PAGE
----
Oshkosh - Inside, the coffee is on and the wood stove is burning.
Outside, there is cold and ice.
This is where Jeff Jacobs lives: a 42-year-old, 35-foot houseboat with a dead engine stuck in the ice on the Fox River until spring.
It wasn't meant to be this way.
Beset by financial problems after brain surgery at the Mayo Clinic, losing his business caring for the elderly and developmentally disabled, getting divorced, losing his house in foreclosure and having his tow boat repossessed, the unemployed 54-year-old subsists on disability payments.
Despite the setbacks, he considers himself fortunate.
"It is difficult to feel sorry for yourself because I'm living in a boat. I'm better off than so many others. I could be under a bridge or in a cardboard box," said the self-described river rat.
When he first arrived at the park dock after towing the boat on the river from Omro, a man who was living in his small car greeted him, saying, "God, I wish I had one of these, and he kept talking and said, 'At least you can stretch out.' "
Jacobs, who has lived on the boat for about a year, purchased it 15 years ago at an auction by Rawhide Boys Ranch and had it tied up at his home on an island in the Fox River near Omro. It became his home after the foreclosure.
Some days he has a steady stream of strangers dropping by with donations of food and clothes that he in turn donates to people who are needier. A local store gave him a cell phone to use, although he does have VHF radio in the boat in case of an emergency.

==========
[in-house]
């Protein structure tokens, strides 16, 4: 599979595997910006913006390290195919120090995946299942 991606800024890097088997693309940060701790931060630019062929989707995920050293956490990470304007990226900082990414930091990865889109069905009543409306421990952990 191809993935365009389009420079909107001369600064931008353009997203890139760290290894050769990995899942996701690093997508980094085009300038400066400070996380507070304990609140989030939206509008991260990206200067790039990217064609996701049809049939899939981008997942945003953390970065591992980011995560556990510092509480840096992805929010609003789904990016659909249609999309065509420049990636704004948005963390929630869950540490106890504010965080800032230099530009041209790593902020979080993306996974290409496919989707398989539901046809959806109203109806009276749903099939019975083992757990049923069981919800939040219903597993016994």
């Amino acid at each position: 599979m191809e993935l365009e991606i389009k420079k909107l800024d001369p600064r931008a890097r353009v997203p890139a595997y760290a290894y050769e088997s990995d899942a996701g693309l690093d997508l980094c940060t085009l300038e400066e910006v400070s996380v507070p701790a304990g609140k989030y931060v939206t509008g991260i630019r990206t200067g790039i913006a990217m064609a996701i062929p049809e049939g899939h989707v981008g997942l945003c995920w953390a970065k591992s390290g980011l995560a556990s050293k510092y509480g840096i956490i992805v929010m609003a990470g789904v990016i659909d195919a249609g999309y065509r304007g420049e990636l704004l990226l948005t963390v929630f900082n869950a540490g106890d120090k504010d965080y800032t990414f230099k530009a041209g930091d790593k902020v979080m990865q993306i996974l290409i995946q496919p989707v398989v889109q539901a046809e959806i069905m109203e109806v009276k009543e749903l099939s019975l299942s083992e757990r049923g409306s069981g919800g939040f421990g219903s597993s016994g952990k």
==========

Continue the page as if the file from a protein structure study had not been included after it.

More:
"People are afraid I'm going to freeze to death or starve to death. . . . I've always had food and I'm not starving to death. I'm just keeping my boat, that's what I'm doing."
The sole source of heat for Jacobs and his three mice-hunting cats comes from a circa-1896 stove he stokes with firewood stacked on the dock. There is a small bed in back.
Electricity from a small generator powers the lights, small television and DVD player. Nature provides the refrigerator.
He reads and plays the guitar. His waterfront view allows him to watch eagles, ducks and gulls taking advantage of a small patch of open water.
His boat has a portable toilet, and he uses the washrooms at nearby businesses to clean up. He prefers Menards because there is a large heating vent in the restroom.
Because docking a boat at the park for more than 48 hours violates a city ordinance, the Police Department and Jacobs reached an agreement that he can stay until spring.
He has been offered help fixing the engine and the use of a trailer and a truck to tow the steel-hulled boat to the Mississippi River in the spring.
"This is my boat, and it is all I have left and I'm hanging onto it. I want to go down to above New Orleans . . . I'll just go there and see what happens," he said.
Click to view image: 'd532a514f811-mjsiceboat1ofhoffmanjpgiceboat.jpg'
|Liveleak on Facebook|